One of them that I have found the most pivotal for me, even thinking about being able to generate bodhicitta in my mind spontaneously in some future life, is a passage in the Lamrim Meditation Outline book from Kopan Monastery. It’s from one of the quintessential examples of bodhicitta in body and speech in our world, Lama Zopa. Every time he opens his mouth to teach, there’s bodhicitta. Every time he moves, there’s bodhicitta. He exudes bodhicitta in the most remarkable, unique way. This is what he said, this is the succinct essence of one of the reasons why we go to these type of measures:

Throughout all my rebirths since beginningless time, all sentient beings have provided me with every single enjoyment and need, from food and drink, clothes and shelter, education and medicine, to transportation and gadgets of all kinds, as well as their love. In fact, there’s nothing I can point out as not coming from others’ hard work, and there’s no one I can point to and say, “This being has not benefited me.” In fact, the kindness of others is inconceivable and unimaginable, and they all deserve my respect and full attention. And to serve my kind mothers is the only reasonable response towards them.

The profundity of that statement! We could meditate on that for the rest of our lives, and it would certainly nourish the bodhicitta aspiration. When the teachings say our awakening depends on sentient beings, this is what they are talking about. Both figuratively and literally our awakening depends on them. Now, there are some beautiful teachings in the lamrim that help us to generate bodhicitta. This is just one of them.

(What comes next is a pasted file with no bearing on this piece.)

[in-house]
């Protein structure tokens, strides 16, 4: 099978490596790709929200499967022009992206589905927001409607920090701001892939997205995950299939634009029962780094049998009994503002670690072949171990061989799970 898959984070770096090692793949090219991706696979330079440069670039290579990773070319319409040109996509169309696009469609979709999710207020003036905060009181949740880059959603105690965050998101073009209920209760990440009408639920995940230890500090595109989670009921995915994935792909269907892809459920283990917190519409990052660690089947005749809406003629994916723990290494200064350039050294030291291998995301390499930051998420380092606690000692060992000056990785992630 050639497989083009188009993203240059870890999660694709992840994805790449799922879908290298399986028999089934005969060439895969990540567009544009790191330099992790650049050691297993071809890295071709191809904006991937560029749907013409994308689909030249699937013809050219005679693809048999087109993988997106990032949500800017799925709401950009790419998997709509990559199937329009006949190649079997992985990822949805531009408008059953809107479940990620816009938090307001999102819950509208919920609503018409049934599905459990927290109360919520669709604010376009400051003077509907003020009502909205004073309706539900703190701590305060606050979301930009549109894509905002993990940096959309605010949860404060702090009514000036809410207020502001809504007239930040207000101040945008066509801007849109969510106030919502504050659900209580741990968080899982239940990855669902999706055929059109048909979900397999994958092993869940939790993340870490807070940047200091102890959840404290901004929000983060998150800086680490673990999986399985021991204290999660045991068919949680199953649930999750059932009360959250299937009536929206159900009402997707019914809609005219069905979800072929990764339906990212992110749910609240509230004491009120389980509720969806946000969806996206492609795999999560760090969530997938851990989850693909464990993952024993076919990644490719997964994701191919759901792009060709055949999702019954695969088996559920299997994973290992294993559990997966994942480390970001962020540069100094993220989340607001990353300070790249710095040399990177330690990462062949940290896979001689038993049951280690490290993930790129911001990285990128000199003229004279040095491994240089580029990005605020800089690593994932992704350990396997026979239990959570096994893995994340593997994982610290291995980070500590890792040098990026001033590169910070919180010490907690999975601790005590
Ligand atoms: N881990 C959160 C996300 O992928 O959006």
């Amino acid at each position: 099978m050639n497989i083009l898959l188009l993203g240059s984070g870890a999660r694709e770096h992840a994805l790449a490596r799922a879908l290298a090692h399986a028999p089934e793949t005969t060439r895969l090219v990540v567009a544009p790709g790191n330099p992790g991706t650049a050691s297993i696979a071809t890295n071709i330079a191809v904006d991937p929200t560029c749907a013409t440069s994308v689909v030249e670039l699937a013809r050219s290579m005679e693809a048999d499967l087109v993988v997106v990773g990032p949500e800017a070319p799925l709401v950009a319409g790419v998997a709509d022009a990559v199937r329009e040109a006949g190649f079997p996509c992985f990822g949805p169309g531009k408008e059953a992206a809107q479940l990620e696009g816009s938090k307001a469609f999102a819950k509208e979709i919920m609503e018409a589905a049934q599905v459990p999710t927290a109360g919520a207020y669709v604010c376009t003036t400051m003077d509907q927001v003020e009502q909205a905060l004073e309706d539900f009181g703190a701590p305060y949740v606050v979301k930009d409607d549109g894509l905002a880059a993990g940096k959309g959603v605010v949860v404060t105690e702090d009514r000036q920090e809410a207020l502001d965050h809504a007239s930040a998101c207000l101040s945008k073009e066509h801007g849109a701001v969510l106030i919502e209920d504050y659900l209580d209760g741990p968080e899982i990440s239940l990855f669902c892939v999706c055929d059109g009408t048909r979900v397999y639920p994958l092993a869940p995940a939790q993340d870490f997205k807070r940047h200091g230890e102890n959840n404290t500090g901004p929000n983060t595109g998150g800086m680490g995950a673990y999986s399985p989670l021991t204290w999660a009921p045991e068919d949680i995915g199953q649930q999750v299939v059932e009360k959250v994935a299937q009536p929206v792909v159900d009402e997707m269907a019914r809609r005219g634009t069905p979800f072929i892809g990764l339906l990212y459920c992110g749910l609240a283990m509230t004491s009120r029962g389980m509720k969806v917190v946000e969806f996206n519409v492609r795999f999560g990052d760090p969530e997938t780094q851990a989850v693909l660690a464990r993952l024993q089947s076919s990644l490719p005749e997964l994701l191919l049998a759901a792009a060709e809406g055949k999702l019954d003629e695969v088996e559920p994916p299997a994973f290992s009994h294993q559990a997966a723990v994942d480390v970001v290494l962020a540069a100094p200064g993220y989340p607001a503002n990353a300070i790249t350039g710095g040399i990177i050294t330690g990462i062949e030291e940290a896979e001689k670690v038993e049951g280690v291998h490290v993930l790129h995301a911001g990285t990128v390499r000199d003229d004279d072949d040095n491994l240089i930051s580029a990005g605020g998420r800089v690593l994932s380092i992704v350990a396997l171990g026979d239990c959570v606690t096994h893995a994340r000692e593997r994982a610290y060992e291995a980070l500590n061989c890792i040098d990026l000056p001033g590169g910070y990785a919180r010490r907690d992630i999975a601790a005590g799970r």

We have these teachings because it’s very difficult to do. It’s said that the teachings on bodhicitta don’t take very long to impart. But generating it spontaneously in our mind? It takes a minimum of several lifetimes. Most assuredly, an eon or so…? So we have these teachings to continuously feed and nourish this.

On a practical level, how do we start working on restoring the relationship to all these mother sentient beings? How do we start nourishing this possibility of generating bodhicitta? Venerable Chodron says we start by restoring the relationship with sentient beings by starting with those in our life right now. You know, for all of those relationships in our present life that are in very serious troubled waters; whether it be a tsunami or hurricane or typhoon. We apologize, we forgive, we let go of the grudges. For those that we are able, do that directly.